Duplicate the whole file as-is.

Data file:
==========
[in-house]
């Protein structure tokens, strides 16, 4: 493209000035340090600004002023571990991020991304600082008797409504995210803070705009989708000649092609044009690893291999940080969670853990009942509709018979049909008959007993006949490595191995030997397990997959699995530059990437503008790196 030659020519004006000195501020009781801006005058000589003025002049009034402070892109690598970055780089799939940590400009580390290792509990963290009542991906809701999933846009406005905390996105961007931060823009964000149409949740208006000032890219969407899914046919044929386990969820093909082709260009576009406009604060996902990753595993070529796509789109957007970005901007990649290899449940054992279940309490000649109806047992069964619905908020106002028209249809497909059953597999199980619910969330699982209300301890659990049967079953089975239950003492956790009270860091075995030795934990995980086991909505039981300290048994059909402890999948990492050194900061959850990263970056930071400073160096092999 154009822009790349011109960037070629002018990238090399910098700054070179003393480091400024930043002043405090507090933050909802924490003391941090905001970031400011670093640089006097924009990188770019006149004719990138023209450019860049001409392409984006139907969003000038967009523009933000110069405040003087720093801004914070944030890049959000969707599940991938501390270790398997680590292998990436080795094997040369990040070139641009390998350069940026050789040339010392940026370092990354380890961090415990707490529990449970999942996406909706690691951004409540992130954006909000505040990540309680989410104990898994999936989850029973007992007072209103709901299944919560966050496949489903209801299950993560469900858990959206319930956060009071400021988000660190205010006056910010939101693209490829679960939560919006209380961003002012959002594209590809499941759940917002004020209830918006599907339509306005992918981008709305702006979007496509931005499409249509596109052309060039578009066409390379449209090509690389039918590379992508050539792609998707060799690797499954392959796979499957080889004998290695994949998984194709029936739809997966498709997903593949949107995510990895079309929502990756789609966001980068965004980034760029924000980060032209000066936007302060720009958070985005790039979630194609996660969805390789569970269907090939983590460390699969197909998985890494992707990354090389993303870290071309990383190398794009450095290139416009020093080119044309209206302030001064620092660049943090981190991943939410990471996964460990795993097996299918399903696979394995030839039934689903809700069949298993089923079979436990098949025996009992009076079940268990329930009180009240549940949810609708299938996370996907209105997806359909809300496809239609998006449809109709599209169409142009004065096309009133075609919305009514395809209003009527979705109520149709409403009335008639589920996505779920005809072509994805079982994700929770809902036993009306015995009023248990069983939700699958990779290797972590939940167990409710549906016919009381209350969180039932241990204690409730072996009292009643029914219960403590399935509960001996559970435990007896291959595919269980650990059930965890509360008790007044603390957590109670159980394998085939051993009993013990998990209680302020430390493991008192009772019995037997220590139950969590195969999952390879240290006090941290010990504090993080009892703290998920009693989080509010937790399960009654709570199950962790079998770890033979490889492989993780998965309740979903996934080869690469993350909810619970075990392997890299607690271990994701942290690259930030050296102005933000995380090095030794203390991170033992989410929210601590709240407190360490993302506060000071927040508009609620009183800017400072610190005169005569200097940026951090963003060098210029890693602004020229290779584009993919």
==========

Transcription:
[in-house]
């Protein structure tokens, strides 16, 4: 493209000035340090600004002023571990991020991304600082008797409504995210803070705009989708000649092609044009690893291999940080969670853990009942509709018979049909008959007993006949490595191995030997397990997959699995530059990437503008790196 030659020519004006000195501020009781801006005058000589003025002049009034402070892109690598970055780089799939940590400009580390290792509990963290009542991906809701999933846009406005905390996105961007931060823009964000149409949740208006000032890219969407899914046919044929386990969820093909082709260009576009406009604060996902990753595993070529796509789109957007970005901007990649290899449940054992279940309490000649109806047992069964619905908020106002028209249809497909059953597999199980619910969330699982209300301890659990049967079953089975239950003492956790009270860091075995030795934990995980086991909505039981300290048994059909402890999948990492050194900061959850990263970056930071400073160096092999 154009822009790349011109960037070629002018990238090399910098700054070179003393480091400024930043002043405090507090933050909802924490003391941090905001970031400011670093640089006097924009990188770019006149004719990138023209450019860049001409392409984006139907969003000038967009523009933000110069405040003087720093801004914070944030890049959000969707599940991938501390270790398997680590292998990436080795094997040369990040070139641009390998350069940026050789040339010392940026370092990354380890961090415990707490529990449970999942996406909706690691951004409540992130954006909000505040990540309680989410104990898994999936989850029973007992007072209103709901299944919560966050496949489903209801299950993560469900858990959206319930956060009071400021988000660190205010006056910010939101693209490829679960939560919006209380961003002012959002594209590809499941759940917002004020209830918006599907339509306005992918981008709305702006979007496509931005499409249509596109052309060039578009066409390379449209090509690389039918590379992508050539792609998707060799690797499954392959796979499957080889004998290695994949998984194709029936739809997966498709997903593949949107995510990895079309929502990756789609966001980068965004980034760029924000980060032209000066936007302060720009958070985005790039979630194609996660969805390789569970269907090939983590460390699969197909998985890494992707990354090389993303870290071309990383190398794009450095290139416009020093080119044309209206302030001064620092660049943090981190991943939410990471996964460990795993097996299918399903696979394995030839039934689903809700069949298993089923079979436990098949025996009992009076079940268990329930009180009240549940949810609708299938996370996907209105997806359909809300496809239609998006449809109709599209169409142009004065096309009133075609919305009514395809209003009527979705109520149709409403009335008639589920996505779920005809072509994805079982994700929770809902036993009306015995009023248990069983939700699958990779290797972590939940167990409710549906016919009381209350969180039932241990204690409730072996009292009643029914219960403590399935509960001996559970435990007896291959595919269980650990059930965890509360008790007044603390957590109670159980394998085939051993009993013990998990209680302020430390493991008192009772019995037997220590139950969590195969999952390879240290006090941290010990504090993080009892703290998920009693989080509010937790399960009654709570199950962790079998770890033979490889492989993780998965309740979903996934080869690469993350909810619970075990392997890299607690271990994701942290690259930030050296102005933000995380090095030794203390991170033992989410929210601590709240407190360490993302506060000071927040508009609620009183800017400072610190005169005569200097940026951090963003060098210029890693602004020229290779584009993919």